Where are you making Nines?
SwissInvest strategist Anthony Peters remembers the party that celebrated the life and redemption of the Nines
I WAS HAVING a little tincture the other evening with an old market dog and we did, as we so often do, plough over old fields. Whenever Eurobond veterans of a certain vintage assemble, at some point in the evening, talk will turn to the “Nines”. The Nines are acknowledged by many as being the greatest Eurobond ever.
During a week when AbbVie, a company which pretty much nobody outside the life sciences world has ever heard of, issued US$14.7bn of bonds in one chunk, split over five maturities, it’s hard to believe that in 1986 the issuance of US$1bn by sovereign Canada was a show-stopper – and one that is still fondly remembered today.
The Nines – or Canada 9.00% 29 February 1996, to give them their proper name – were liquid to an extent that modern day traders and investors can only dream about. They were issued in January – in those days the distribution period was commonly a full month – and stood out because they matured on the last day of February in a leap year.
In a head-to-head market that traded “one up”, the Nines worked in US$5m chunks. Imagine, if you can, asking a trader today for a two-way price in US$5m of a bond, any bond, without indicating which way you intended to trade. There was none of the “I’m not axed” nonsense then. If you had declared yourself to be a market-maker in an issue, you made a committed two-way price in it, like it or not.
THE NINES WERE traded off what was known as the “US Pay Canadian” book, along with two other legendary issues, one of which was the Canada 10s of 1995, a US$750m issue which had come out just a few months previously – and please also note that within just four months, the yield on Triple A 10-year benchmark Canada had dropped by 1%.
The other was a quirky little US$150m issue for Farm Credit of Canada, the famed Farm 11-5/8 of 1993. Even these could be traded head-to-head, five up.
The Nines traded like nothing we’ve seen before or since
Alas, the story goes that Dean Witter, the New York white shoe firm, had let it be known that it wanted to pull out of Eurobonds after the 1987 crash and it was somehow decided by the traders in London that they would go out with a bang.
The Farmers were the smallest bond that traded like a big one and they went out and systematically took the Street short while closing their custody account to lending the issue out. This resulted in the mother and father of all buy-ins. The house at the end of the buy-in chain saw the best part of a year’s P&L wiped out on that short alone – along with several careers.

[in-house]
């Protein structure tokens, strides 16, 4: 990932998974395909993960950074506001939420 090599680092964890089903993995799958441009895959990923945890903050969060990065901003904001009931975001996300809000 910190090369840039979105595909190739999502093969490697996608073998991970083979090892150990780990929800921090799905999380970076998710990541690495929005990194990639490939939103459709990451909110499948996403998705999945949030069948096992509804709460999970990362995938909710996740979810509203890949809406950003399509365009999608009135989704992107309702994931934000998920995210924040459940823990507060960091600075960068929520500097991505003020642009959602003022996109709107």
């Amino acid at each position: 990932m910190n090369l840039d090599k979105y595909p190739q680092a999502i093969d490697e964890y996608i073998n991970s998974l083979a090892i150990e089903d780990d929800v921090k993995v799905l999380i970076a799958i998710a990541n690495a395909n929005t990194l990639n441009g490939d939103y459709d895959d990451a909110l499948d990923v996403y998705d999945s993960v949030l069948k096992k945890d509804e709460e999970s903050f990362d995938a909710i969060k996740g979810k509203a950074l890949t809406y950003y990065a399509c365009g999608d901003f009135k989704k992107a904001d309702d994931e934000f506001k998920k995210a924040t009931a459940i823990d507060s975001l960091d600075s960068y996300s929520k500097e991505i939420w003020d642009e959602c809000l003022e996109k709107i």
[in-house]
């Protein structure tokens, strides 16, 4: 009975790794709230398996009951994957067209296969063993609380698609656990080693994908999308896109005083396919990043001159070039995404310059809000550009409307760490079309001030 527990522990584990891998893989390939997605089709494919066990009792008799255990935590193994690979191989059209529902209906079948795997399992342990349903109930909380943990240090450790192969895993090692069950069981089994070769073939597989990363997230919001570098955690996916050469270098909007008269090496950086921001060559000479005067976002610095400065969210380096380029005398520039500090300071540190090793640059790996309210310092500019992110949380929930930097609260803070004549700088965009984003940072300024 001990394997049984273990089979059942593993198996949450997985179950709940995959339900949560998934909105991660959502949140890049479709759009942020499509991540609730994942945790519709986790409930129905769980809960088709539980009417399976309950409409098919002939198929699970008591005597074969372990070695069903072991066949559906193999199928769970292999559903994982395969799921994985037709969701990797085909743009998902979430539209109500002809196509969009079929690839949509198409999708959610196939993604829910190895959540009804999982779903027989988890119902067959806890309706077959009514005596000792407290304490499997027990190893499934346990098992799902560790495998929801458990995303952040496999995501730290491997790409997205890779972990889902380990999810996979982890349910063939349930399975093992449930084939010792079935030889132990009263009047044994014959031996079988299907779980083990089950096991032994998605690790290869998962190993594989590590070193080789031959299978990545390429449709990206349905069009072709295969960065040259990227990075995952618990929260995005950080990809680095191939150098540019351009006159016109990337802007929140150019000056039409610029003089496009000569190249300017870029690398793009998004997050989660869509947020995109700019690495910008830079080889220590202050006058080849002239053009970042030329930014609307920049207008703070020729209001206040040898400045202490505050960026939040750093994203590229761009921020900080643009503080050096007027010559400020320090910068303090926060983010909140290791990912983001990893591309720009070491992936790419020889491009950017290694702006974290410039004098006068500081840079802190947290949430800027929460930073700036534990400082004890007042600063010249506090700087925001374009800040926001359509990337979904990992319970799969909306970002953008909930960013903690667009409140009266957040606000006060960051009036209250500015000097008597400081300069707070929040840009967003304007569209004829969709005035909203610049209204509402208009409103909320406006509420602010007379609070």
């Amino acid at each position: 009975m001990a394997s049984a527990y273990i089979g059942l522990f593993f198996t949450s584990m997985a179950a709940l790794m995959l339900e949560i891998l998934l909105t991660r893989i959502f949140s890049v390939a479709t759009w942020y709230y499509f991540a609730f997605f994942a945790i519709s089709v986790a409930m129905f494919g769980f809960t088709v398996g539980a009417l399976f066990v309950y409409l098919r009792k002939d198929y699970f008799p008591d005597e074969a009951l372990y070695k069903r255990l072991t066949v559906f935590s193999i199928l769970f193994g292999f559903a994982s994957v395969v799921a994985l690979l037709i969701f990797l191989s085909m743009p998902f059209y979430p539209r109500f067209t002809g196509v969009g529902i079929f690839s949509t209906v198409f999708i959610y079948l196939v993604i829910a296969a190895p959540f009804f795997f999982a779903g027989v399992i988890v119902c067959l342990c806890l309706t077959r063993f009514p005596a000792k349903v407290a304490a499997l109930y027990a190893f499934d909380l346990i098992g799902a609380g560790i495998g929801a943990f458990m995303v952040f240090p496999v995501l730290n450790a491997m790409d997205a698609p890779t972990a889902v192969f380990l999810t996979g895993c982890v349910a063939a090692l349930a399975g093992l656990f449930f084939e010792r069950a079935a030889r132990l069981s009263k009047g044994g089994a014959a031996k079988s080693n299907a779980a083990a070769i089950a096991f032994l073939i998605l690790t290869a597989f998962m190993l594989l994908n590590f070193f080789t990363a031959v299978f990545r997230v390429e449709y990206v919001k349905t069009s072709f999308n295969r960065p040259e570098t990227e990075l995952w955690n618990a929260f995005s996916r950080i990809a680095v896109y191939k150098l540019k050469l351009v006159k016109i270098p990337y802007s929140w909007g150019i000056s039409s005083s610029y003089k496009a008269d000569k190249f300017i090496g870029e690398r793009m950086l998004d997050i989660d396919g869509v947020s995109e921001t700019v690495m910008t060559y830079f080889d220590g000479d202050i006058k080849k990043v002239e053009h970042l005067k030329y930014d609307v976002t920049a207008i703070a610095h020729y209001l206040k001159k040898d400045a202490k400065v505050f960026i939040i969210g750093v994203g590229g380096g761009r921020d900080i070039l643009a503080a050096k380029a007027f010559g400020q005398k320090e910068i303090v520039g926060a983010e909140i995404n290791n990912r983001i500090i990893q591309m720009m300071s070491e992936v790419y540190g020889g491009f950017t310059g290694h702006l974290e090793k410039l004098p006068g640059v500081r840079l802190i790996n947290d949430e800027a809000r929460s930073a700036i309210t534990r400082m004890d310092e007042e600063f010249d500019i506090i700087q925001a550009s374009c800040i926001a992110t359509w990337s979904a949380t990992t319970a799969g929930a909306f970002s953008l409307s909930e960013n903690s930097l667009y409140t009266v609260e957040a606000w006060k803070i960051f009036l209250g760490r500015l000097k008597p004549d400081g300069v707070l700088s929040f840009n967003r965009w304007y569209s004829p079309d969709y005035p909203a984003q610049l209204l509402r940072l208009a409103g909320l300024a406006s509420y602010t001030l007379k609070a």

MEANWHILE, THE NINES traded like nothing we’ve seen before or since. During European hours they were often more liquid than even 10-year Treasuries and were frequently used by Eurobond traders instead of Treasuries for hedging purposes.
Not only were they liquid, they also reduced the basis risk which the Treasury/Eurodollar market carried with it. Although the “TED” spread was really a money market thing, it had its equivalent in the Eurobond market where bonds were traded on a price – just like Treasuries – and where the liquidity differential would lead to rapid and violent spread widening and tightening when US bond markets moved in a hurry.
Because of this, many traders took a more holistic approach to their directional risk mitigation and hedged Eurobond longs with Eurobond shorts. The Nines were perfect for this.
However, if you really want to know how important these bonds were, fast forward to February 29 1996. On that night, the successor to the Canadian dealer MacLeod, Young, Weir – it might have been Scotia MacLeod or Scotia Securities by then – laid on a lavish valedictory party to celebrate the Nines’ redemption.
We all stood around, thanking Simon Last for the great idea, toasting the Nines and congratulating ourselves on having survived a whole 10 years on the front line. We felt so special, having been involved in a bond from the day it was issued to the day it matured. We all said that there would never be another bond like the Nines. We were right.
Last week’s AbbVie deal produced a 10-year tranche of US$3.1bn and there was the late announcement of a six-year piece for US$1bn – the same size as the Nines on its own. But I can’t see anybody arranging a knees-up when these things drop off the funding book in however many years. In fact, it’s impossible these days to see anybody, ever, laying on a party to celebrate the life of a single bond. Times have changed.